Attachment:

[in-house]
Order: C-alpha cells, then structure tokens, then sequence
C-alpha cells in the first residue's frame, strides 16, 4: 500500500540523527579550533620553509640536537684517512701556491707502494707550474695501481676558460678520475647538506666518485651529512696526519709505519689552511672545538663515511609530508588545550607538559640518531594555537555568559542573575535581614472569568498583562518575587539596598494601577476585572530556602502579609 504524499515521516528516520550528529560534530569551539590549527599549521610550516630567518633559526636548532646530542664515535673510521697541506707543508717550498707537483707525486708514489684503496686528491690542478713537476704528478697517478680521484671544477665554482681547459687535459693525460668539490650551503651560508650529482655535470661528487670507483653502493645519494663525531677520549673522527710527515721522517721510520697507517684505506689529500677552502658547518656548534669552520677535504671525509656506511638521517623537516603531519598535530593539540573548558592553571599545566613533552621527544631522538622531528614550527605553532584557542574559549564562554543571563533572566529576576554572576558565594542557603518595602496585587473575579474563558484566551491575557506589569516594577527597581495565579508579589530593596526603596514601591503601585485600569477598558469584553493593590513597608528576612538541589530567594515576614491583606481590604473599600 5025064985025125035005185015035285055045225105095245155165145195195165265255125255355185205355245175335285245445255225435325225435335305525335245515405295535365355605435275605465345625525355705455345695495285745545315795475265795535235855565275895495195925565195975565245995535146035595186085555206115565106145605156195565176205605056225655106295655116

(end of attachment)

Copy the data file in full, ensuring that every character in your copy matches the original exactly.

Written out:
[in-house]
Order: C-alpha cells, then structure tokens, then sequence
C-alpha cells in the first residue's frame, strides 16, 4: 500500500540523527579550533620553509640536537684517512701556491707502494707550474695501481676558460678520475647538506666518485651529512696526519709505519689552511672545538663515511609530508588545550607538559640518531594555537555568559542573575535581614472569568498583562518575587539596598494601577476585572530556602502579609 504524499515521516528516520550528529560534530569551539590549527599549521610550516630567518633559526636548532646530542664515535673510521697541506707543508717550498707537483707525486708514489684503496686528491690542478713537476704528478697517478680521484671544477665554482681547459687535459693525460668539490650551503651560508650529482655535470661528487670507483653502493645519494663525531677520549673522527710527515721522517721510520697507517684505506689529500677552502658547518656548534669552520677535504671525509656506511638521517623537516603531519598535530593539540573548558592553571599545566613533552621527544631522538622531528614550527605553532584557542574559549564562554543571563533572566529576576554572576558565594542557603518595602496585587473575579474563558484566551491575557506589569516594577527597581495565579508579589530593596526603596514601591503601585485600569477598558469584553493593590513597608528576612538541589530567594515576614491583606481590604473599600 5025064985025125035005185015035285055045225105095245155165145195195165265255125255355185205355245175335285245445255225435325225435335305525335245515405295535365355605435275605465345625525355705455345695495285745545315795475265795535235855565275895495195925565195975565245995535146035595186085555206115565106145605156195565176205605056225655106295655116